There are many ways to lose weight – some sensible, others not so much. In fact, the internet is loaded with tons of ridiculously bad advice on how to slim down. Despite what you hear in the media, the basics of achieving a healthy weight haven’t changed all that much in the past few decades. Sure, there is a lot of debate about the details, but the overall principles remain unchanged.
Here are eight time-tested principles to living a healthy-weight lifestyle.
1. Do no harm. A healthy-weight lifestyle is safe and respectful of your physical and mental well-being. You shouldn’t feel deprived, fatigued or frustrated. In fact, if you don’t feel good, you’re probably doing something that’s not good for you.
2. Ditch the diet. If you’re considering a diet that doesn’t seem like a reasonable and sustainable way to eat most of the time, not just for a month while you’re trying to lose weight, than it’s not for you. You’re better off giving up on dieting all together.
3. Nourish your body. Eat enough food to nourish your body and meet your basic metabolic needs. In other words, don’t starve yourself. When you feel hungry and deprived most of the time, it can negatively impact other areas of your life. When you don’t feel well, you don’t do well.
4. Eat a plant-based diet. The science is clear. Although meat and animal products can be part of a healthy diet, we need to eat more vegetables, fruits and unrefined whole grains. Eating a plant-based diet and less processed food supports a healthy lifestyle by promoting weight loss, improving heart health, maintaining normal blood pressure, and preventing diabetes. When it comes to fruits and vegetables, aim for at least five servings per day; ideally eat more veggies than fruit.
5. Be fat-savvy. Although fats are part of a healthy diet, saturated fat from animals and processed foods is not a good choice. Aim to get most of your fat from healthier sources such as nuts and seeds, olives, avocados and cold-pressed oils. And don’t overdo it. Healthy or not, eating too much fat can contribute to weight gain.
6. Eat in moderation. Moderation in anything is hard to come by in our culture. We seem to always be looking for more, more, more, faster, faster, faster. When it comes to eating however, it’s better to eat less and eat slow. Not only will you digest your food better, you will feel satisfied with less. And slow mindful eating enhances the pleasure of the dining experience.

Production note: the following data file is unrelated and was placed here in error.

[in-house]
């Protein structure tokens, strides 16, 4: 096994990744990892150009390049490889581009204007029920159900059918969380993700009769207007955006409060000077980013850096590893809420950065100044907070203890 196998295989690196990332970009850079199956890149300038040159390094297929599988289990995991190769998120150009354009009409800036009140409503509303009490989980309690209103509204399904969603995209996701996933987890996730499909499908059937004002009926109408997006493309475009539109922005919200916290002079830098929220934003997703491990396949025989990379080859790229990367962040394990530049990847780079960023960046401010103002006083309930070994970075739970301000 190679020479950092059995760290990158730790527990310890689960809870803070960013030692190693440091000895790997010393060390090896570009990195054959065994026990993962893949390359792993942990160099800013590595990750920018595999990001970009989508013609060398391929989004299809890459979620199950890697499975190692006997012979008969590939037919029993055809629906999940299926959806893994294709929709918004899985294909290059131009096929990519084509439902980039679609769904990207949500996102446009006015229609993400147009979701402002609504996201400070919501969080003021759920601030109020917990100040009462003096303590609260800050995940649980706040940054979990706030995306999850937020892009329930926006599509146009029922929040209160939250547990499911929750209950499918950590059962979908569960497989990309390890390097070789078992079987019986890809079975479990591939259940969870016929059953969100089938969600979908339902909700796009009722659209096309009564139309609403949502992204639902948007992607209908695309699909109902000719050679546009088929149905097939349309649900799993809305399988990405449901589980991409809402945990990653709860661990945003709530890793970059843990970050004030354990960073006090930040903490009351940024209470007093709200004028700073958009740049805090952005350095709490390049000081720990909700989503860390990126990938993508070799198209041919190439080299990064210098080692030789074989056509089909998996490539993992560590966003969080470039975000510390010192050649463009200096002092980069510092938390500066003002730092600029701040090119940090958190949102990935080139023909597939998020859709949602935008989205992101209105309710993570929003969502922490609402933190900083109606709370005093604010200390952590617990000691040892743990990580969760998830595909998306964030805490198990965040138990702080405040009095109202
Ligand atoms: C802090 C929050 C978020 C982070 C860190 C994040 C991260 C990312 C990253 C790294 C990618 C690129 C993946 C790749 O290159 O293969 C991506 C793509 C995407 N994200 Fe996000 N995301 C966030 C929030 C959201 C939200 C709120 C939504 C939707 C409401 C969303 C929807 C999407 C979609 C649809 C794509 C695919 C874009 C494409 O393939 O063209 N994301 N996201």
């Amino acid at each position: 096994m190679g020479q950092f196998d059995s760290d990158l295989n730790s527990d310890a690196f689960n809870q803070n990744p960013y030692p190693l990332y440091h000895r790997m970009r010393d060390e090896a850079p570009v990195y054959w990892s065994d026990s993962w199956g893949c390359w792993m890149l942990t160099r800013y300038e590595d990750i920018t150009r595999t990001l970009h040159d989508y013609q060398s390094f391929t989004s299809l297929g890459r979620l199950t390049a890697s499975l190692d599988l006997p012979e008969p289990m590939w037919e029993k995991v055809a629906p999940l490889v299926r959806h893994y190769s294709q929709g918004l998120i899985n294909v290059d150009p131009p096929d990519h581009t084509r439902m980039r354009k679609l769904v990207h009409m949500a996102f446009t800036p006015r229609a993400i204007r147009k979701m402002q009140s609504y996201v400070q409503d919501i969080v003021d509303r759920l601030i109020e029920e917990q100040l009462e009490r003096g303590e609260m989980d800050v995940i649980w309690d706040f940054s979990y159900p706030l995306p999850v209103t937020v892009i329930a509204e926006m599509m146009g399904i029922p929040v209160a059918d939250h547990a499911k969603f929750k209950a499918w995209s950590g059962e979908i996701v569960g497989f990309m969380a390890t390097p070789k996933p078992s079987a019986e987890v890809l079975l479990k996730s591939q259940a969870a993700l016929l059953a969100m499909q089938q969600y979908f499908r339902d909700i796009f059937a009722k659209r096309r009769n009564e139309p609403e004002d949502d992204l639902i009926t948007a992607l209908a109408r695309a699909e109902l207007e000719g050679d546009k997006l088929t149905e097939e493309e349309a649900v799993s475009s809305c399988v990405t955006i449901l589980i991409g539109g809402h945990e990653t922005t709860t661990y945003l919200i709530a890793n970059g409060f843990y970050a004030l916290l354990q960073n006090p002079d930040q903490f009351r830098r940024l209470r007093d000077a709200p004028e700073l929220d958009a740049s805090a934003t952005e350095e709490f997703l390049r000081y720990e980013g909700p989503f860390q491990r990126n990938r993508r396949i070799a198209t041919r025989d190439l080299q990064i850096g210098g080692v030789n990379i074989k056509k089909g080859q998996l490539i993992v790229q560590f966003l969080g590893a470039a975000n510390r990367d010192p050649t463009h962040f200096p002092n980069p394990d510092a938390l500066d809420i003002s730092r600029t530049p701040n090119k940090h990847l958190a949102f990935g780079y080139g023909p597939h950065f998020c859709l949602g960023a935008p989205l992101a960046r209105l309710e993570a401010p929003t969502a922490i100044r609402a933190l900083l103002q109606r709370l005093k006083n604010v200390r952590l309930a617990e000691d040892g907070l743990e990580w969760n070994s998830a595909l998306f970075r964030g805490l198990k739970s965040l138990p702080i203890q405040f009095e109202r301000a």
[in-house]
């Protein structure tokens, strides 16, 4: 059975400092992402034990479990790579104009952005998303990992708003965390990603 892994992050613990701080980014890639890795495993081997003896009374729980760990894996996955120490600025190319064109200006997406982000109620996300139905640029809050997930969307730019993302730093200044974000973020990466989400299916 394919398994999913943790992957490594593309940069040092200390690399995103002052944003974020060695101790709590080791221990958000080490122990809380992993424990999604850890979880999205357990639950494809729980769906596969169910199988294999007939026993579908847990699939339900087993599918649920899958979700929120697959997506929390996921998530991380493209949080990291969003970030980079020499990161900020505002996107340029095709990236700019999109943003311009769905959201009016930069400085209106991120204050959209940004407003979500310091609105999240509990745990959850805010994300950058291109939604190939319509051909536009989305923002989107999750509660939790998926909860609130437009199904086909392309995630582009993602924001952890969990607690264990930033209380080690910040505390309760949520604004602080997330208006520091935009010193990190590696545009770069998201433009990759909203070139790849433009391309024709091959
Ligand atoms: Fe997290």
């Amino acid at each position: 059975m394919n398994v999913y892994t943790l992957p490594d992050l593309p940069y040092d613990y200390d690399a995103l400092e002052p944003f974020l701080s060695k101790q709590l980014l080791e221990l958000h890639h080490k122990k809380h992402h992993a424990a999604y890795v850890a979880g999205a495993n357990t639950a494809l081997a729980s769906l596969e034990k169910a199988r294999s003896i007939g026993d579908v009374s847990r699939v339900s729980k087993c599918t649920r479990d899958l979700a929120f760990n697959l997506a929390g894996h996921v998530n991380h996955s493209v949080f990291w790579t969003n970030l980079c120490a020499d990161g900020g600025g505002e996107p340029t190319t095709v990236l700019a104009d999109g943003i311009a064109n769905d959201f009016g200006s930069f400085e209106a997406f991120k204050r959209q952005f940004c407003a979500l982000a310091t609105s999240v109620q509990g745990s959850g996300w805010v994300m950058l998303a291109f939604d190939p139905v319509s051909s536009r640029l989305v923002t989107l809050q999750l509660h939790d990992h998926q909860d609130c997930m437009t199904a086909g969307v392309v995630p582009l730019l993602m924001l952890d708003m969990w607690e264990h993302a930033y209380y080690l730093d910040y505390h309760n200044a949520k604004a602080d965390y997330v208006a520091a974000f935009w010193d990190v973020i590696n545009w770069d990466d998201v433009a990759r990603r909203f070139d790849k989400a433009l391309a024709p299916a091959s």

7. Move it. A healthy lifestyle is a physically active lifestyle. It doesn’t matter how well you eat, you still need to move. Healthy eating and exercising go hand-in-hand. You can’t exercise your way out of a bad diet, and you can’t eat your way to physical fitness. You need to do both. No matter what age or stage of life you are at, being active will improve your sense of well-being.
8. Get personal. There is no one-size-fits-all when it comes to healthy eating. The best plan for you is as individual as you are. It should be created around your personal eating style, taste preferences, schedule, financial means, family needs, and health considerations. Figuring out your personal best plan can be complicated, so don’t hesitate to get help from a Registered Dietitian Nutritionist.
Now I’d love to hear from you.
What is the biggest change you’ve made to improve your eating habits?
Please share in the comment section below. Your thoughts could be very helpful to other readers.
Meanwhile, if you need help if you want to lose weight and need help getting started, check out my Free Self-Assessment. Go to, http://njnutritionist.com/freeconsult